The opinion of the court was delivered by: Elaine E. Bucklo, United States District Judge.
MEMORANDUM OPINION AND ORDER
Plaintiff John L. Byczek ("Byczek") was president and sole shareholder
of Byzcek Equipment Company ("BEC"). In May 2001, BEC entered into an
asset purchase agreement with defendants The Boelter Companies, Inc. and
its president F. William Boelter (collectively "Boelter"). According to
the agreement, Boelter was to purchase BEC and create a new company to
carry on its operations. Boelter allegedly breached this agreement. In
July 2001, all of BEC's assets were assigned to David Abrams, Abrams
& Jossel Consulting, Inc. ("Abrams"), as assignee for the benefit of
creditors of the estate of SEC. In January 2002, Abrams assigned BEC's
chose in action for claims relating to the May 2001 agreement to Byczek.
Byczek filed this suit against Boelter in Illinois state court, making
six claims as assignee of BEC's claims (counts I and III-VII), and one
claim on his own behalf (count II). Boelter removed the case to federal
court pursuant to 28 U.S.C. § 1441 and 1332. Boelter now moves to
dismiss the SEC counts for failure to state a claim pursuant to
Fed.R.Civ.P. 12(b)(6) or for failure to join Abrams as a necessary party
pursuant to Fed.R.Civ.P. 12(b)(7). I deny the motion.
Boelter makes two arguments for dismissal. First, it argues that the
assignment of BEC's chose of action from Abrams to Byczek was invalid,
and Abrams thus retains the chose in action. In that case, Abrams, not
Byczek, is the true party in interest and the SEC counts must be
dismissed if he is not joined to pursue them. Second, Boelter argues that
even if the assignment was valid, Abrams is still a necessary party to
the litigation of the SEC counts, and failure to have him joined should
result in dismissal.
II. Is the Assignment from Abrams to Byczed Valid?
Boelter is correct in stating that if the assignment from Abrams to
Byczek was invalid, Byczek cannot pursue the SEC claims. It argues that
the assignment is invalid because Abrams, as a fiduciary to the creditors
of BEC, could not assign the creditors' chose in action to Byczek because
Byczek has significant conflicts of interest with the SEC creditors that
preclude such an assignment. First, because Byczek is pursuing a direct
claim against Boelter on his own behalf, he would not be able to
adequately represent the interests of BEC creditors in the same
litigation. Second, because Byczek is the first secured creditor of BEC,
he may seek to secure his own recovery at the expense of lower creditors
of BEC. Boelter argues that these conflicts make the assignment of the
chose in action to Byczek invalid. Further, in its reply brief, Boelter
argues that the assignment was a sham and should therefore be
disregarded. Whatever merit there is to these claims, they are claims
that only the BEC creditors, not Boelter, may raise. Boelter lacks
standing to challenge the validity of the assignment. See Liu v. T &
H Mach., Inc., 191 F.3d 790, 797-98 (7th Cir. 1999) (finding that a
manufacturer lacked standing to challenge the reassignment from a
broker's associates back to the broker of a chose of action to recover
unpaid commissions from the manufacturer). For purposes of this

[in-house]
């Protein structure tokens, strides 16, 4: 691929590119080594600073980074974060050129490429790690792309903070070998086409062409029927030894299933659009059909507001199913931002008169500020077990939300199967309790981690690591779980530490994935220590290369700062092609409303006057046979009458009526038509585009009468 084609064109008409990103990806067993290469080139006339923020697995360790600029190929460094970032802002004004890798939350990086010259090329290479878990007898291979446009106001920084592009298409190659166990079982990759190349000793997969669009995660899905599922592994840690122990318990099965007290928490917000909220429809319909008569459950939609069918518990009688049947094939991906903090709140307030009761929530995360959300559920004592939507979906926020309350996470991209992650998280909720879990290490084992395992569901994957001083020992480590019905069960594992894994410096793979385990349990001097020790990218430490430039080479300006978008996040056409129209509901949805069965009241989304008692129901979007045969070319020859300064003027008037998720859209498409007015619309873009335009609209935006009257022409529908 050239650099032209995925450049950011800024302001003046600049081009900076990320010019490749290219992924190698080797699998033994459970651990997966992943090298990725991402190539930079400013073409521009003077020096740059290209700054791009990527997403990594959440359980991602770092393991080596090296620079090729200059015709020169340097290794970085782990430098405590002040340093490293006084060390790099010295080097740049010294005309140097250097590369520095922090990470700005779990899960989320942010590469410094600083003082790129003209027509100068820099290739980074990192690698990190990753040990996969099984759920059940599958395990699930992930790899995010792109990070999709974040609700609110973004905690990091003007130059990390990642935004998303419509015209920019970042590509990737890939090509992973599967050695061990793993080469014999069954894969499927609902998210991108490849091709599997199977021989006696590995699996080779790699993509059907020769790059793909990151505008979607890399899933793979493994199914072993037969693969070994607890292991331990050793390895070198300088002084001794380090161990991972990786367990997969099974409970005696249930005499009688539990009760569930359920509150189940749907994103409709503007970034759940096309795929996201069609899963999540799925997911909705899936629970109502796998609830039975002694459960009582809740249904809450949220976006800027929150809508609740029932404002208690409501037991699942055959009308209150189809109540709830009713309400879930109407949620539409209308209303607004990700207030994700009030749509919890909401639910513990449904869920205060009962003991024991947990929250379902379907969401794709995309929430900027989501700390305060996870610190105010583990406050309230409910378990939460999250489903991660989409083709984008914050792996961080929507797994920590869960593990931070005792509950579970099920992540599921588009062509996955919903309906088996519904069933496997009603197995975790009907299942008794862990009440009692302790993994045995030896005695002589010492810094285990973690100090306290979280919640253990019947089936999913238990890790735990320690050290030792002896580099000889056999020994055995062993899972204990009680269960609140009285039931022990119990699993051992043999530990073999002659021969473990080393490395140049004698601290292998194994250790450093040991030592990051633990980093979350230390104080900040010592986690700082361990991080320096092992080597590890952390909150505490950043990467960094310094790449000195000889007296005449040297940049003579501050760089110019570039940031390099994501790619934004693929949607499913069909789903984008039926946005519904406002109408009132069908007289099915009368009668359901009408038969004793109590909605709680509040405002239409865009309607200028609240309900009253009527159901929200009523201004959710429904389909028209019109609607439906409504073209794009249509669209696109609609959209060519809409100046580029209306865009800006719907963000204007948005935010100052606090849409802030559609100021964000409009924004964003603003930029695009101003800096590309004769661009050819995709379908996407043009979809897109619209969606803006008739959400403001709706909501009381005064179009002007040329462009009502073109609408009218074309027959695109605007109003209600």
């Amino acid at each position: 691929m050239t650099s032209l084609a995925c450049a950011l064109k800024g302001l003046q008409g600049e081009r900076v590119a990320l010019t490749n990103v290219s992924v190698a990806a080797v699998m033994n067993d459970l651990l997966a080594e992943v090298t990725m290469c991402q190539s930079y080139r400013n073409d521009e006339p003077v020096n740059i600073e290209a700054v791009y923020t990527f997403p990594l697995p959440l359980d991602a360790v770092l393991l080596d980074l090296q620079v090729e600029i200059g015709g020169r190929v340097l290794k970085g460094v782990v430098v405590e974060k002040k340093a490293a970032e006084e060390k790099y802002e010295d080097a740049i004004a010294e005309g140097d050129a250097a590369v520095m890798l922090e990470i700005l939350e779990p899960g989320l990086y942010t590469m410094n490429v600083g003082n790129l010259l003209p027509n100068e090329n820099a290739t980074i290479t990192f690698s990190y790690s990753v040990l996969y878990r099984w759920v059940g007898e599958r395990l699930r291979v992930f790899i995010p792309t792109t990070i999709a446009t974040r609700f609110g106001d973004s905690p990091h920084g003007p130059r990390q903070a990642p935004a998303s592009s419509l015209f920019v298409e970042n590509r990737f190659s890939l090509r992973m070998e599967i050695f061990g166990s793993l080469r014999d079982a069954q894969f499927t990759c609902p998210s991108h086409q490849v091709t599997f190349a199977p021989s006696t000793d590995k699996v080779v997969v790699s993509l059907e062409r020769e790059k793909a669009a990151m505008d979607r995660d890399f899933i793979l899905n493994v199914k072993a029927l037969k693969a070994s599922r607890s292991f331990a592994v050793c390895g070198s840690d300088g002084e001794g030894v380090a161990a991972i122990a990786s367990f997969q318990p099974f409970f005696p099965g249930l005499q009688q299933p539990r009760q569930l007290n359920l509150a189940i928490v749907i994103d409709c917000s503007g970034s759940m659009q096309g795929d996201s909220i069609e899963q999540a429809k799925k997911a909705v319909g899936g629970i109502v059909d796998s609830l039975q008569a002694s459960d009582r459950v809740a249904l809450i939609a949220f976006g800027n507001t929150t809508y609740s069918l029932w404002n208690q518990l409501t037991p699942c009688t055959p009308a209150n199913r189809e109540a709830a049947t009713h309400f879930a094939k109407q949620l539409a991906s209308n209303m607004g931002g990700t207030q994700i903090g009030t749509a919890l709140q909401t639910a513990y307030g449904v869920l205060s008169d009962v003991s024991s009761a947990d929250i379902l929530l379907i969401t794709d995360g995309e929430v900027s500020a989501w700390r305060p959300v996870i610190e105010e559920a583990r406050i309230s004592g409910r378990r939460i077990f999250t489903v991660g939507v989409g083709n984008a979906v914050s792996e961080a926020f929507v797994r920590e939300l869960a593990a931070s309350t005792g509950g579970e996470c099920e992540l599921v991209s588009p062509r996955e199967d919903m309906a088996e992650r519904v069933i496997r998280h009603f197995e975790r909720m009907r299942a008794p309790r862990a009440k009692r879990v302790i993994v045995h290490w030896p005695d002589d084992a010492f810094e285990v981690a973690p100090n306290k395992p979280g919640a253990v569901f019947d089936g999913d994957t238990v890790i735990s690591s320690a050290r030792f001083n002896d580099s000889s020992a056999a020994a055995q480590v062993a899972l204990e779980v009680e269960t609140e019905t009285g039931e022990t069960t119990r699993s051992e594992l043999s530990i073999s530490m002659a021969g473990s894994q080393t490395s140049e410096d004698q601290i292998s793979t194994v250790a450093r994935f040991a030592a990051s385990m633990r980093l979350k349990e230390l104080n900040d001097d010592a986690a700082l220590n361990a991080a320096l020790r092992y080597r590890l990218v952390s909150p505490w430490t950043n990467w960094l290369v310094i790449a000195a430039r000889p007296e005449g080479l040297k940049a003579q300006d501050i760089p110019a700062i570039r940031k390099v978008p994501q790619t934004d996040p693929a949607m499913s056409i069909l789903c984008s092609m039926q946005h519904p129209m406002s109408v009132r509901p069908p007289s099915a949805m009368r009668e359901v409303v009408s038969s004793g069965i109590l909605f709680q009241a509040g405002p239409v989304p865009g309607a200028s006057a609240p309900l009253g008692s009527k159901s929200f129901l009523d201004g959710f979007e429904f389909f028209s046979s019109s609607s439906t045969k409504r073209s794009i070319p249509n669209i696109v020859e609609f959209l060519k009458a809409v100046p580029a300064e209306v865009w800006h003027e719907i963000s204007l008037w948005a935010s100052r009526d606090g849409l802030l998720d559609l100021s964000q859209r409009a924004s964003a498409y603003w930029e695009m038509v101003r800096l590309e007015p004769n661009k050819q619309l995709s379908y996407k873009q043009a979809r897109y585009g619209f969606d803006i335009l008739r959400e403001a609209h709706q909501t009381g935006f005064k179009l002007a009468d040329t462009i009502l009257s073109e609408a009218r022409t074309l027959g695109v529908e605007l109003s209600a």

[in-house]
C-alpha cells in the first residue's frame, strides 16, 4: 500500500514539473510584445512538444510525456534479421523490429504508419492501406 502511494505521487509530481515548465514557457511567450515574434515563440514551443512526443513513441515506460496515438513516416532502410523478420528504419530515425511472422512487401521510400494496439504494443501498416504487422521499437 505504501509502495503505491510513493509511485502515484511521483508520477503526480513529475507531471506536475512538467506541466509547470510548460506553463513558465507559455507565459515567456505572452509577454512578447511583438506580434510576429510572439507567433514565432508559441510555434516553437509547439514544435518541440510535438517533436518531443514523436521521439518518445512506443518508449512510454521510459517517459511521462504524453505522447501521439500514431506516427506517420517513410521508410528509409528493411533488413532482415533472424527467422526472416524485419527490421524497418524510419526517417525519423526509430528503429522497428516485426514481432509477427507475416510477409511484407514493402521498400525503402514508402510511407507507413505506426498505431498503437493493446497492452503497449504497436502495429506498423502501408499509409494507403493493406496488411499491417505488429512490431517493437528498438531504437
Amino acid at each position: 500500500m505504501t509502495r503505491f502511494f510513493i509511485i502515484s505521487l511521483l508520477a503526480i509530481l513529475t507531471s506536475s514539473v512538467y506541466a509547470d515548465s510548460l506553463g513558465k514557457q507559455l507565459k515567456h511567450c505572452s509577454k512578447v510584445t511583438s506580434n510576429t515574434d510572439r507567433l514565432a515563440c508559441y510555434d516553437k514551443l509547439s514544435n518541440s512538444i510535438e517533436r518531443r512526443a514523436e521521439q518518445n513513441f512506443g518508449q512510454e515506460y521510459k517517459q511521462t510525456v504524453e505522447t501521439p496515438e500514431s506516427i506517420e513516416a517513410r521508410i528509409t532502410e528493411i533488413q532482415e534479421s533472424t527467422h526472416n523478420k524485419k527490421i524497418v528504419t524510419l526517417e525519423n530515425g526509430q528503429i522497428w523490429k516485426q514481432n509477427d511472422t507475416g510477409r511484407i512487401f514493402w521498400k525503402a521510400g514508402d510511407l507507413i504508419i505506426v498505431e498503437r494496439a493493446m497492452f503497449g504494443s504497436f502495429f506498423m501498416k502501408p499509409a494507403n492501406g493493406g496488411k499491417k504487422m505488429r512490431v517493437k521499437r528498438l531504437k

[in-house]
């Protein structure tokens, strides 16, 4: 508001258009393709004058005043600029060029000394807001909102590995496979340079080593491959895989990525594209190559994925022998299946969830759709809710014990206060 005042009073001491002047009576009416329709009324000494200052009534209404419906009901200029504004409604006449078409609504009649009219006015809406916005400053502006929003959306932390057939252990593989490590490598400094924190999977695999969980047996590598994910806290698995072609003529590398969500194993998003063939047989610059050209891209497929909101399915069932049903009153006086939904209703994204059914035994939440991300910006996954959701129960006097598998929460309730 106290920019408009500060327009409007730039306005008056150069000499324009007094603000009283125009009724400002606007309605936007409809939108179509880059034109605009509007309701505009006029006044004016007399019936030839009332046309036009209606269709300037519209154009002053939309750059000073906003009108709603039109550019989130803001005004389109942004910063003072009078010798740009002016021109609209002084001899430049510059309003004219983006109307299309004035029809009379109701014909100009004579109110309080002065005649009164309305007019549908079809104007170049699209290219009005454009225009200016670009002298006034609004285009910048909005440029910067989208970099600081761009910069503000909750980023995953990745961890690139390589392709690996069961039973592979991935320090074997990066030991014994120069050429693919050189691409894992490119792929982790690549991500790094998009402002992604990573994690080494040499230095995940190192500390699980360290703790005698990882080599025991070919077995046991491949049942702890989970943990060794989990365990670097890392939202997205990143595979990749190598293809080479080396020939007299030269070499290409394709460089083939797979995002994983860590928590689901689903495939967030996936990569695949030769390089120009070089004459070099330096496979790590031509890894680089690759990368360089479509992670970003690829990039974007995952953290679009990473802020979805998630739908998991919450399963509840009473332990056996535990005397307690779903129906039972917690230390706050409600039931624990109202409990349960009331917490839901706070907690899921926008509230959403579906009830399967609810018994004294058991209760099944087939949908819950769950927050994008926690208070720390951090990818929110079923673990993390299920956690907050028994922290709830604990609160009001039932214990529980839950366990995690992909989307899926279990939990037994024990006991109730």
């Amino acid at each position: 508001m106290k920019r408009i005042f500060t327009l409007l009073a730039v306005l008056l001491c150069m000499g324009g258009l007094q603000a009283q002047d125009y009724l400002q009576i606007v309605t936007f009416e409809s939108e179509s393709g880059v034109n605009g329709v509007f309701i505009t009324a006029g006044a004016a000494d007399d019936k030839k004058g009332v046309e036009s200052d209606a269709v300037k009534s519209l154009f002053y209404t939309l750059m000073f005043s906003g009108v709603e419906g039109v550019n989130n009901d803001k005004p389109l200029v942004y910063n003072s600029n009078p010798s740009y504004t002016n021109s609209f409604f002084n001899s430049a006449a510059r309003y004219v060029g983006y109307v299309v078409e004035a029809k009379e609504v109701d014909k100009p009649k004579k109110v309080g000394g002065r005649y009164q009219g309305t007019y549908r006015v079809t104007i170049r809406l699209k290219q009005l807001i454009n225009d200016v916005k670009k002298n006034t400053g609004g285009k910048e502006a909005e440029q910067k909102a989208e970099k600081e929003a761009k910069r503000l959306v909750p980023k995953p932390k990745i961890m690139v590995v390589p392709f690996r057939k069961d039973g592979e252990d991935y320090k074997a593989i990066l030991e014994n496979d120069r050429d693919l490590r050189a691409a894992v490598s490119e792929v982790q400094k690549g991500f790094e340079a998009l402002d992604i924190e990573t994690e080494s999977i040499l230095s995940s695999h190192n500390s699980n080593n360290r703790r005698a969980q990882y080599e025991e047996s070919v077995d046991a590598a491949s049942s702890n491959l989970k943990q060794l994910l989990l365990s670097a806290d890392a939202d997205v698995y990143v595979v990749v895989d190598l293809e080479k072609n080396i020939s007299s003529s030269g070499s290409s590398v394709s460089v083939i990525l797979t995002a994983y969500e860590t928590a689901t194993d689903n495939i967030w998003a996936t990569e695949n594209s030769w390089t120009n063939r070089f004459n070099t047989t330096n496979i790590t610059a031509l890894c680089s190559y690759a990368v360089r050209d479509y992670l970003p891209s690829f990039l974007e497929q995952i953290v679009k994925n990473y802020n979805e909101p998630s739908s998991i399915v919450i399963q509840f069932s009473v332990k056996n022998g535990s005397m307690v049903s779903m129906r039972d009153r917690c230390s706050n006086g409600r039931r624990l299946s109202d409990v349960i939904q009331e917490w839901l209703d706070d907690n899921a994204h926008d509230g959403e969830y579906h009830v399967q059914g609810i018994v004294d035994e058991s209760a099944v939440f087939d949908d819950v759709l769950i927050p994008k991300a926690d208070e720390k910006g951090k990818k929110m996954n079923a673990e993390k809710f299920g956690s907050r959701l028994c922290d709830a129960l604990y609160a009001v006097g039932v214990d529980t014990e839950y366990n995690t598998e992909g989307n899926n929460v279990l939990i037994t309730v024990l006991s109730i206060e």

litigation, then, the assignment of the BEC creditors' chose of action
from Abrams to Byczek is valid, and Byczek is thus the true party in
interest to pursue the SEC claims.
III. Is Abrams a Necessary Party?
Although Byczek is the true party in interest to pursue the SEC
claims, Abrams may still be a necessary party to the litigation. Under
Fed.R.Civ.P. 19(a), a party is necessary if
(1) in that person's absence complete relief cannot be
accorded among those already parties, or (2) the
person claims an interest relating to the subject of
the action and is so situated that the disposition of
the action in the person' s absence may (i) as a
practical matter impair or impede the person s ability
to protect that interest or (ii) leave any of the
persons already parties subject to a substantial risk
of incurring double, multiple, or otherwise
inconsistent obligations by reason of the claimed
Boelter argues that Abrams is a necessary party under all three
provisions of Rule 19(a).
First, Boelter argues that Abrams is a necessary party under 19(a)(1)
because complete relief cannot be accorded without the presence of
Abrams. Boelter states that it has significant counterclaims against BEC
and thus, without joining Abrams, it cannot be accorded complete relief.
This argument is wrong for two reasons. First, Boelter may be able to
assert against Byczek as assignee of BEC's chose in action some or all of
the counterclaims it has against BEC. See First Nat'l Bank off Boston
(Int'l) v. Banco Nacional de Cuba, 658 F.2d 895, 902 (2d Cir. 1981)
("When a plaintiff sues on a claim as an assignee, the defendant may
assert a counterclaim against the assignee based on a right of action
against the assignor."). Second, to the extent that Boelter has claims
against BEC that cannot be asserted as counterclaims against Byczek as
assignee, this fact does not make Abrams a necessary party under
19(a)(1). Rule 19(a)(1) refers to according complete relief among those
already parties. Here, only Byczek and Boelter are already parties. The
fact that Boelter has claims against BEC that might be more conveniently
litigated in the pending suit than in a separate suit does not make
Abrams a necessary party under 19(a)(1). See Morgan Guar. Trust Co. off
New York v. Martin, 466 F.2d 593, 598 (7th Cir. 1972)
Boelter also argues that complete relief cannot be afforded in Abrams'
absence because there is a great risk that the BEC creditors will set
aside the assignment and seek to proceed in their own behalf. Again, this
argument relates to the ability to accord complete relief between a party
and a non-party. Such is not ...